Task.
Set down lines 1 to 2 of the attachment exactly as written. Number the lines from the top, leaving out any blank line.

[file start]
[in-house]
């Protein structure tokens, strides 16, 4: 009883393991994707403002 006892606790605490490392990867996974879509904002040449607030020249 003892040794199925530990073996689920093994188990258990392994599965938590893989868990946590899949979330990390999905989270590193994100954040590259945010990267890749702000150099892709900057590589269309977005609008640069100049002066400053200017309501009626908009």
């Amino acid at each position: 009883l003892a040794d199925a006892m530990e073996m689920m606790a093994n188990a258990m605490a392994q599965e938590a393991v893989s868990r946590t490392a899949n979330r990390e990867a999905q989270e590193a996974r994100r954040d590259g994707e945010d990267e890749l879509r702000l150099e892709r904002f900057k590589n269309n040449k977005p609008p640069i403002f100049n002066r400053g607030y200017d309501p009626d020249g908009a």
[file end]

[in-house]
């Protein structure tokens, strides 16, 4: 009883393991994707403002 006892606790605490490392990867996974879509904002040449607030020249 003892040794199925530990073996689920093994188990258990392994599965938590893989868990946590899949979330990390999905989270590193994100954040590259945010990267890749702000150099892709900057590589269309977005609008640069100049002066400053200017309501009626908009």